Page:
When an enemy becomes a  friend: Cine-ONU film screening of "The Captain and his Pirate"

Can an enemy or perpetrator become a real friend? Can this person understand you better than your own team?  How does a hostage feel after being released, and how is it possible to get back to a normal life?

The drama of human relationships, the psychological rehabilitation of the victims of hostage-taking as well as the current problem of piracy in the world were all encapsulated  in the documentary "The Captain and his Pirate" by German filmmaker Andy Wolff, screened on 9 February 2015 at Topkino as a part of the Cine-ONU initiative.

  This movie is a touching, deeply introspective journey, taking place at a makeshift pirate camp in a Somali desert and at an experimental German psychiatric hospital. In these remote places two men, the eloquent pirate leader Ahado and the troubled former captain Krzysztof Kotiuk, share with the audience the harrowing details of the four months they spent together as captive and hostage-taker aboard the Hansa Stavanger cargo ship.  While struggling to come to terms with their strange bond, the two men discovered the overriding human need to be understood and to understand someone else, something much more powerful than social or moral norms.

The panel discussion after the film, moderated by Martin Nesirky, Director of the United Nations Information Service (UNIS) Vienna, brought in experienced experts from the fields of clinical psychology and combating  maritime crime: Professor Brigitte Lueger-Schuster from the Faculty of Psychology at the University of Vienna and Siri Bjune, Programme Officer at the Justice Section, United Nations Office on Drugs and Crime (UNODC).

"The producer of this documentary has developed a very good understanding of the psychological relations and social bond between two people sharing a dangerous situation. They have found the way to survive and handle the hostage situation together," -  said Professor Lueger-Schuster from a point of view of a clinical and health psychologist. Lueger-Schuster also explained the so-called "Stockholm syndrome", the psychological phenomenon in which hostages develop sympathy and positive feelings for the perpetrator. "Once you are betrayed from the outside, you have to start trusting each other,"  described Lueger-Schuster.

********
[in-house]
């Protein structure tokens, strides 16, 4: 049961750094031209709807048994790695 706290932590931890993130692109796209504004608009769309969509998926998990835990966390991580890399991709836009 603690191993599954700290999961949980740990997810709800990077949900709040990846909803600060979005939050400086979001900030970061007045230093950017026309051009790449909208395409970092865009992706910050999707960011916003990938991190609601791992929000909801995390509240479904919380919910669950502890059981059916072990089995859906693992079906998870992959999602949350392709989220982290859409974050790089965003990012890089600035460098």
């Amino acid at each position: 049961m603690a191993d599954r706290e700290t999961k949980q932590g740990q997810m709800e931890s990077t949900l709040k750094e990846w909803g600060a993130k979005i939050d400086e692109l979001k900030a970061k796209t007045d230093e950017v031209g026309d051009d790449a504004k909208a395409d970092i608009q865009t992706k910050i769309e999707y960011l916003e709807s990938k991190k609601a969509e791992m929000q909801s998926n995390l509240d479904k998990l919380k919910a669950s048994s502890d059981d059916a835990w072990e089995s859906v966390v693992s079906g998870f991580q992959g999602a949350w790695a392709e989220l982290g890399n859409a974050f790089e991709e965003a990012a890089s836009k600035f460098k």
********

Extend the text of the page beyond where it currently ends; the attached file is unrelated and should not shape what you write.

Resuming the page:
Siri Bjune highlighted the work and achievements in combating piracy and managing capacity-building in the affected regions by the Maritime Crime Programme (MCP) of the United Nations Office on Drugs and Crime. The programme assists states in strengthening their capacity to combat maritime crimes and its activities include ongoing counter-piracy and maritime capacity-building in the Horn of Africa and Indian Ocean regions. 

"Thanks in part to work of the programme, there were no successful pirate attacks in the last two years. This is due to ongoing prosecution of the pirates, patrolling of the sea and coasts by the European Union and NATO forces, and the sharing of best practices such as how to avoid ships being captured by pirates." 

Besides combating maritime crime and focusing on the criminal aspects of the problem, an important field of the work of the Maritime Programme by UNODC and the United Nations Trust Fund on Piracy is capacity-building for the affected countries and communities and providing alternative solutions and livelihoods to prevent people earning a living from piracy, especially in Somalia. "We are looking into broader geographical prospects, working together with coastguards and maritime police as well as with prisons in the countries to help lead former and current perpetrators away from committing the crime again," said Siri Bjune.

The Screening of "The Captain and his Pirate" documentary was organized by the United Nations Information Service (UNIS) Vienna in cooperation with This Human World Film Festival and Topkino, and supported by the Permanent Mission of Germany to the United Nations (Vienna).